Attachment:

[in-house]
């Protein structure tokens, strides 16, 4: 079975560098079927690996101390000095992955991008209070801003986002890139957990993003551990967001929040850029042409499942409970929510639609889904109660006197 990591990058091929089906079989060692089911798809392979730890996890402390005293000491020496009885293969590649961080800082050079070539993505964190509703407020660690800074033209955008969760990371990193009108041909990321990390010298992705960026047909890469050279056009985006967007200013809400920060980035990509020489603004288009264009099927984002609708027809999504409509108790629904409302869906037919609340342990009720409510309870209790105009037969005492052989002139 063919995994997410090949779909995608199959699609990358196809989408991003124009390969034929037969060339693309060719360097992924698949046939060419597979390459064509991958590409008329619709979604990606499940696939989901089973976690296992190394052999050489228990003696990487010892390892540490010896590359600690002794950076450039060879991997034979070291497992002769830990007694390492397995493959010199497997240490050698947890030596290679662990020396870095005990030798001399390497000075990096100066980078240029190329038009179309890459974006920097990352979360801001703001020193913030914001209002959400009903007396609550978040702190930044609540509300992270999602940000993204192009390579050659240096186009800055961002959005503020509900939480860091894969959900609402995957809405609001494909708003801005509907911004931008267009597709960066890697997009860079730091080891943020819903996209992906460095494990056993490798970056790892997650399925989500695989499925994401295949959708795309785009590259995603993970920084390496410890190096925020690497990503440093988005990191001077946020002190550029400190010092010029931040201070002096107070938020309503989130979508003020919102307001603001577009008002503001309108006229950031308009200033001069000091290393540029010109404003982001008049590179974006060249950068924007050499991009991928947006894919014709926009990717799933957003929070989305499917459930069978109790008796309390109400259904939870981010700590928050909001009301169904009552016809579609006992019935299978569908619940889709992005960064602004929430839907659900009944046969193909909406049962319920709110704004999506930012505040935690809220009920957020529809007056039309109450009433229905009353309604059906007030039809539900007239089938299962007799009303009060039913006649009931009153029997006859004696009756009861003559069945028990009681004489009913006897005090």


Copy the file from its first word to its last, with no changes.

[in-house]
């Protein structure tokens, strides 16, 4: 079975560098079927690996101390000095992955991008209070801003986002890139957990993003551990967001929040850029042409499942409970929510639609889904109660006197 990591990058091929089906079989060692089911798809392979730890996890402390005293000491020496009885293969590649961080800082050079070539993505964190509703407020660690800074033209955008969760990371990193009108041909990321990390010298992705960026047909890469050279056009985006967007200013809400920060980035990509020489603004288009264009099927984002609708027809999504409509108790629904409302869906037919609340342990009720409510309870209790105009037969005492052989002139 063919995994997410090949779909995608199959699609990358196809989408991003124009390969034929037969060339693309060719360097992924698949046939060419597979390459064509991958590409008329619709979604990606499940696939989901089973976690296992190394052999050489228990003696990487010892390892540490010896590359600690002794950076450039060879991997034979070291497992002769830990007694390492397995493959010199497997240490050698947890030596290679662990020396870095005990030798001399390497000075990096100066980078240029190329038009179309890459974006920097990352979360801001703001020193913030914001209002959400009903007396609550978040702190930044609540509300992270999602940000993204192009390579050659240096186009800055961002959005503020509900939480860091894969959900609402995957809405609001494909708003801005509907911004931008267009597709960066890697997009860079730091080891943020819903996209992906460095494990056993490798970056790892997650399925989500695989499925994401295949959708795309785009590259995603993970920084390496410890190096925020690497990503440093988005990191001077946020002190550029400190010092010029931040201070002096107070938020309503989130979508003020919102307001603001577009008002503001309108006229950031308009200033001069000091290393540029010109404003982001008049590179974006060249950068924007050499991009991928947006894919014709926009990717799933957003929070989305499917459930069978109790008796309390109400259904939870981010700590928050909001009301169904009552016809579609006992019935299978569908619940889709992005960064602004929430839907659900009944046969193909909406049962319920709110704004999506930012505040935690809220009920957020529809007056039309109450009433229905009353309604059906007030039809539900007239089938299962007799009303009060039913006649009931009153029997006859004696009756009861003559069945028990009681004489009913006897005090």